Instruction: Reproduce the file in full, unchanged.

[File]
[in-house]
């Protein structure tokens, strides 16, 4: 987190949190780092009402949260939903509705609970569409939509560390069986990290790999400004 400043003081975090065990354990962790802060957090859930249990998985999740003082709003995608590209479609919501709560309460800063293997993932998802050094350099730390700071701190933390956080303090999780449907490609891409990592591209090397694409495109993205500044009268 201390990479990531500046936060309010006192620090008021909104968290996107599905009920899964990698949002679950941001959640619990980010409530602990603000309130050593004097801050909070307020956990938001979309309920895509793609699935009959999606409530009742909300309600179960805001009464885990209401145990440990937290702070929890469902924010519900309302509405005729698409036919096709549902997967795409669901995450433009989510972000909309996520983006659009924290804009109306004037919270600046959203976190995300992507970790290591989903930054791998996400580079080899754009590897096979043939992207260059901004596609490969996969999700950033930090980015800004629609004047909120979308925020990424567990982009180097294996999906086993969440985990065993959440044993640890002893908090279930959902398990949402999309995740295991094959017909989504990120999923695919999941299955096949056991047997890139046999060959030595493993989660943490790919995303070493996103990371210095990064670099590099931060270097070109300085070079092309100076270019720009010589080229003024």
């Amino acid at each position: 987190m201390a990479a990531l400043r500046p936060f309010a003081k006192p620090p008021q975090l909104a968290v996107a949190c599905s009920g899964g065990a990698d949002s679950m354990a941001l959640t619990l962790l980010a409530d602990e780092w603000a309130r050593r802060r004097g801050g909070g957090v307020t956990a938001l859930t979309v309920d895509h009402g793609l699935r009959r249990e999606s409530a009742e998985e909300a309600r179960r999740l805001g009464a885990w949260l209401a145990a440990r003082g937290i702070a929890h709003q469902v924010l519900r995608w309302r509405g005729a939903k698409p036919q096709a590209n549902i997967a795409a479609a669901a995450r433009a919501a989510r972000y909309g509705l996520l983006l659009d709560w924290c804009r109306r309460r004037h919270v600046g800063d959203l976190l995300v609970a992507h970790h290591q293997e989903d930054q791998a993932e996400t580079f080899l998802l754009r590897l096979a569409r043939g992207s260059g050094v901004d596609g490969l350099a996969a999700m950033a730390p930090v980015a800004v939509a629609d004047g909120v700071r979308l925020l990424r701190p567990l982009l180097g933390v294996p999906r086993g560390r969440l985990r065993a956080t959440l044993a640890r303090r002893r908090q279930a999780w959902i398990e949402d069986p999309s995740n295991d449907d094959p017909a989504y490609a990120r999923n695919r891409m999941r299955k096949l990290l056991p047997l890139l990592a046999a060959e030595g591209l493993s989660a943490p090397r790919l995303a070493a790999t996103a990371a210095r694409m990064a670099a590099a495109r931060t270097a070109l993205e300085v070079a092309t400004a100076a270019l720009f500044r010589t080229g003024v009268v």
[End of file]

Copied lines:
[in-house]
């Protein structure tokens, strides 16, 4: 987190949190780092009402949260939903509705609970569409939509560390069986990290790999400004 400043003081975090065990354990962790802060957090859930249990998985999740003082709003995608590209479609919501709560309460800063293997993932998802050094350099730390700071701190933390956080303090999780449907490609891409990592591209090397694409495109993205500044009268 201390990479990531500046936060309010006192620090008021909104968290996107599905009920899964990698949002679950941001959640619990980010409530602990603000309130050593004097801050909070307020956990938001979309309920895509793609699935009959999606409530009742909300309600179960805001009464885990209401145990440990937290702070929890469902924010519900309302509405005729698409036919096709549902997967795409669901995450433009989510972000909309996520983006659009924290804009109306004037919270600046959203976190995300992507970790290591989903930054791998996400580079080899754009590897096979043939992207260059901004596609490969996969999700950033930090980015800004629609004047909120979308925020990424567990982009180097294996999906086993969440985990065993959440044993640890002893908090279930959902398990949402999309995740295991094959017909989504990120999923695919999941299955096949056991047997890139046999060959030595493993989660943490790919995303070493996103990371210095990064670099590099931060270097070109300085070079092309100076270019720009010589080229003024």
């Amino acid at each position: 987190m201390a990479a990531l400043r500046p936060f309010a003081k006192p620090p008021q975090l909104a968290v996107a949190c599905s009920g899964g065990a990698d949002s679950m354990a941001l959640t619990l962790l980010a409530d602990e780092w603000a309130r050593r802060r004097g801050g909070g957090v307020t956990a938001l859930t979309v309920d895509h009402g793609l699935r009959r249990e999606s409530a009742e998985e909300a309600r179960r999740l805001g009464a885990w949260l209401a145990a440990r003082g937290i702070a929890h709003q469902v924010l519900r995608w309302r509405g005729a939903k698409p036919q096709a590209n549902i997967a795409a479609a669901a995450r433009a919501a989510r972000y909309g509705l996520l983006l659009d709560w924290c804009r109306r309460r004037h919270v600046g800063d959203l976190l995300v609970a992507h970790h290591q293997e989903d930054q791998a993932e996400t580079f080899l998802l754009r590897l096979a569409r043939g992207s260059g050094v901004d596609g490969l350099a996969a999700m950033a730390p930090v980015a800004v939509a629609d004047g909120v700071r979308l925020l990424r701190p567990l982009l180097g933390v294996p999906r086993g560390r969440l985990r065993a956080t959440l044993a640890r303090r002893r908090q279930a999780w959902i398990e949402d069986p999309s995740n295991d449907d094959p017909a989504y490609a990120r999923n695919r891409m999941r299955k096949l990290l056991p047997l890139l990592a046999a060959e030595g591209l493993s989660a943490p090397r790919l995303a070493a790999t996103a990371a210095r694409m990064a670099a590099a495109r931060t270097a070109l993205e300085v070079a092309t400004a100076a270019l720009f500044r010589t080229g003024v009268v």